Although the CAPI software from the World Bank remains in the beta stage, it has already been deployed to perform actual data collection. The most recent pilot implementation was completed in Djibouti, where our technology helped to conduct an evaluation survey for a World Bank-funded social protection program. Before that, the same technology was tested in St. Lucia, where it was used in the Labour Force Survey.
Djibouti—monitoring and evaluation of a social safety net program
Djibouti Social Protection TA is the first social safety net program in Djibouti combining a public workfare with a nutrition program. Social Protection TA provides short-term employment opportunities in community-based labor-intensive works, and supports the improvement of nutrition practices among participating households, focusing on children under the age of 2 and pregnant and lactating women.
The Computational Tools team of the World Bank was asked to assist in conducting evaluation of the program, making use of the CAPI technology in the data collection process.
As a result, the interviewers that visited households from two neighborhoods in Djibouti City were equipped with Android-based Nexus 7 tablets, which would synchronize with a Survey Management System running on an Amazon EC2 cloud server. Because of that set-up, the collected data were instantly available not only to the statisticians from Djibouti, but also to the team members located in Europe and Washington, DC.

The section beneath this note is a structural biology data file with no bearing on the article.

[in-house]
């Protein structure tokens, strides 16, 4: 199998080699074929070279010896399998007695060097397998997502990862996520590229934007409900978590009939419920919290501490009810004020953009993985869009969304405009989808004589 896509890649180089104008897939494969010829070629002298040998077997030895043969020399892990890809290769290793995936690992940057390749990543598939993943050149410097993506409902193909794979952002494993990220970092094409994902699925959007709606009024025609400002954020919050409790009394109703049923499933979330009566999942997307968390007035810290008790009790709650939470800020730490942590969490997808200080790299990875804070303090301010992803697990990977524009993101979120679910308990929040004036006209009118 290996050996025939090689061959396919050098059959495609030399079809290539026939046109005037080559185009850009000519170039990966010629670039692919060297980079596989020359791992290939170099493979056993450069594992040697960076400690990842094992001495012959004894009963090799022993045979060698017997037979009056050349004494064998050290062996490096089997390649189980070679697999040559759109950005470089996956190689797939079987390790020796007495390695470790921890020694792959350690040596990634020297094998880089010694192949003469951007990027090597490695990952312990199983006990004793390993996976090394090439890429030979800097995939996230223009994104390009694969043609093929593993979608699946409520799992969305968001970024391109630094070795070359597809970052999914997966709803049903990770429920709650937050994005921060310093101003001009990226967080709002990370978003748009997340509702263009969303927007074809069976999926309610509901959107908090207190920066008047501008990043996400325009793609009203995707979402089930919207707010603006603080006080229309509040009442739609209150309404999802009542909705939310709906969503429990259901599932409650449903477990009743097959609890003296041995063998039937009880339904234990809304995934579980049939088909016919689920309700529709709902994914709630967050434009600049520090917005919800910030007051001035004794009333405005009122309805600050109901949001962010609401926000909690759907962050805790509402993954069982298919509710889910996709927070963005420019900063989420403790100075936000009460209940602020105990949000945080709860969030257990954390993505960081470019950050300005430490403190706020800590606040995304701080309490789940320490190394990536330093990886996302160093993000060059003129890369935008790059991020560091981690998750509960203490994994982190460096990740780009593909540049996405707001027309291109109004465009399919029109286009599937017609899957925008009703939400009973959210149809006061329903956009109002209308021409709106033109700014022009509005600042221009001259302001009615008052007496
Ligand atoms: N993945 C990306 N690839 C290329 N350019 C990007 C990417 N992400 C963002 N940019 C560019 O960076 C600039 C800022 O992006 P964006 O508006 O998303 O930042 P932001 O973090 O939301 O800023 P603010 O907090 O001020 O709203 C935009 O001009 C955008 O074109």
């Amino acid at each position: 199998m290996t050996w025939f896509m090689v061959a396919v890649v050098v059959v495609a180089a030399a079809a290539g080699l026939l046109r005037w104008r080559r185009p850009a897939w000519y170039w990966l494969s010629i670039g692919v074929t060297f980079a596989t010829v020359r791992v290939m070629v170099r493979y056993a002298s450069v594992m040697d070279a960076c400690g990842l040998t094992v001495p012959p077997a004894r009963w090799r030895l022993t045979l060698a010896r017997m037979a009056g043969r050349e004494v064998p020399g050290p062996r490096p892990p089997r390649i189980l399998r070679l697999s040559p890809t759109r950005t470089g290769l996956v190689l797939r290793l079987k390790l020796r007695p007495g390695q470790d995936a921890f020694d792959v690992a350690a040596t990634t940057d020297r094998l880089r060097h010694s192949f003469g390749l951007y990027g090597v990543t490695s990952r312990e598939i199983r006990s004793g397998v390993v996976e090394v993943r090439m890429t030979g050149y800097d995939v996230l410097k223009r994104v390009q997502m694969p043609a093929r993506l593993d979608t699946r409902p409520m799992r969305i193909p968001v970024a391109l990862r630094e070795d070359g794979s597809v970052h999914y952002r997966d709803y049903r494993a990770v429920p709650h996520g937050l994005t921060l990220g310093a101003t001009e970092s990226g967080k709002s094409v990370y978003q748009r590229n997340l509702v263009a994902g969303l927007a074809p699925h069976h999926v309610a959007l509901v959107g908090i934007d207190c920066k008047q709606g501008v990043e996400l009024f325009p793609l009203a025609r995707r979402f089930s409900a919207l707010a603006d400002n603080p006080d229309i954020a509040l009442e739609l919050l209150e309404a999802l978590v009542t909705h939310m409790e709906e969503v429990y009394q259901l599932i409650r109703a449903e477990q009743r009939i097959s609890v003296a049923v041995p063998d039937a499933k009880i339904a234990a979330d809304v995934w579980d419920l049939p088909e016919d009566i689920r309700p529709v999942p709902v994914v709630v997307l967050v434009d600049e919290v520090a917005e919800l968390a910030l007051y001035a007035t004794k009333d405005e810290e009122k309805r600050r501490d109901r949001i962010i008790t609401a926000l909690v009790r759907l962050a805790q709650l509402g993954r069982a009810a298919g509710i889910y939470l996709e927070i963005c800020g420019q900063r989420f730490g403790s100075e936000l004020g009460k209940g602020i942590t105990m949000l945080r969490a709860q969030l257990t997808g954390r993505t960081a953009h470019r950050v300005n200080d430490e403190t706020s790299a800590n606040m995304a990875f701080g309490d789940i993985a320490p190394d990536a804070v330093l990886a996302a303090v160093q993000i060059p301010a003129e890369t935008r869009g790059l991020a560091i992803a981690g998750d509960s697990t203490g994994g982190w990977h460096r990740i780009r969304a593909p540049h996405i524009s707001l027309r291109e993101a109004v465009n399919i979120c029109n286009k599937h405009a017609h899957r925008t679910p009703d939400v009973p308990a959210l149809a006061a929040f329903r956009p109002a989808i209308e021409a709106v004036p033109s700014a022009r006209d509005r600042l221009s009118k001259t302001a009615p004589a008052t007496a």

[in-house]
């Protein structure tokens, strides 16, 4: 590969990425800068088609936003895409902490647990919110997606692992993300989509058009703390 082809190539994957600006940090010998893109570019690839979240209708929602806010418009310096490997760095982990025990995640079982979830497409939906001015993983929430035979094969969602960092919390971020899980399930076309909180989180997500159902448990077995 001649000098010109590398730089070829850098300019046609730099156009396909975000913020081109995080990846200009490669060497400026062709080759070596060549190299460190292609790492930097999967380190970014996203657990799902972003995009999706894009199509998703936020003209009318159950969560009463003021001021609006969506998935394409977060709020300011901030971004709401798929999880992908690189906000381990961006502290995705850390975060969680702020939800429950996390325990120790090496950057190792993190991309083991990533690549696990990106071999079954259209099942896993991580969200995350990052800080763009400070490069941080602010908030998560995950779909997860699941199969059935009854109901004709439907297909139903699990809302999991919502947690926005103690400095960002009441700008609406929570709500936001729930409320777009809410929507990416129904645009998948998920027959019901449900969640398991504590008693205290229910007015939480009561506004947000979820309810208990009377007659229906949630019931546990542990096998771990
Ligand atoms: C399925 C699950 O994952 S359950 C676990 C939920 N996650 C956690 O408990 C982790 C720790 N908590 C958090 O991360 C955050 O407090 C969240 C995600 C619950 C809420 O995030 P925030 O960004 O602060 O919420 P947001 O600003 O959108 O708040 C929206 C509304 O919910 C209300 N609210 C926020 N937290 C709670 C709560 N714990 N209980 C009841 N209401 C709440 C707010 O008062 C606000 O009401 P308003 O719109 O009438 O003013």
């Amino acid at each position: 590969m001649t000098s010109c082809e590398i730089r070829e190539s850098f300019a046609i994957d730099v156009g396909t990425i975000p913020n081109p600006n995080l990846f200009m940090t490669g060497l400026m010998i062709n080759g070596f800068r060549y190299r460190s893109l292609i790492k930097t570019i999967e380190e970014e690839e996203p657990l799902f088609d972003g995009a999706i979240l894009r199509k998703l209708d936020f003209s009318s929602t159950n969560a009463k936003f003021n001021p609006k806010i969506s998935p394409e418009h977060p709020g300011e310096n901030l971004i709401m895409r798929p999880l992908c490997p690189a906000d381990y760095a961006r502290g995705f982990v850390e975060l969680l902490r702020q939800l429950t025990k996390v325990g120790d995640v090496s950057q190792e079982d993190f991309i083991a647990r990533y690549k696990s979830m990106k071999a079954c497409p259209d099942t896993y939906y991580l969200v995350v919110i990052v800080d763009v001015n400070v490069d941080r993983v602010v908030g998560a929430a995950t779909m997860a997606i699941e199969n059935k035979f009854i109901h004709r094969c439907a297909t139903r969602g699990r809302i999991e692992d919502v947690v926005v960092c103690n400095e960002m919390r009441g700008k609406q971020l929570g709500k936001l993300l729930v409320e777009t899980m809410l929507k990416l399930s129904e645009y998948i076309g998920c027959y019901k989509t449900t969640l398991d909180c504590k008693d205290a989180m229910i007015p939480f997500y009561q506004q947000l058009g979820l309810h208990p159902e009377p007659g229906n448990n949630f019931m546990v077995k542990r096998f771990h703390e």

The pilot study has also given the opportunity to test the performance of the software and hardware in more difficult field conditions: low-speed internet connection, bright sunlight and high temperatures. In addition, it highlighted the possibility of using the software in a non-English-speaking environment.
St. Lucia—Labour Force Survey
The quarterly Labour Force Survey is an important tool that informs economic policymaking in St. Lucia. Consequently, ensuring high quality of the collected data is a priority for the national authorities and the Organisation of Eastern Caribbean States, which standardizes the questionnaires and survey protocols across the region.
The World Bank's Computational Tools team provided the statisticians from St. Lucia with a locally-run Survey Management System and the tablet client application. We also delivered training sessions for the interviewers and their supervisors.
Our partners from St. Lucia and the OECS are looking forward to extending the use of CAPI to other surveys and questionnaires.
"The use of CAPI will bring electronic questionnaire design, interviewing, data entry, validation and export together in one place. This will help minimise data entry time and errors, and provide consistent questionnaire delivery in which skip patterns are automatically incorporated"
— Sean Curtis Mathurin, the Organisation of Eastern Caribbean States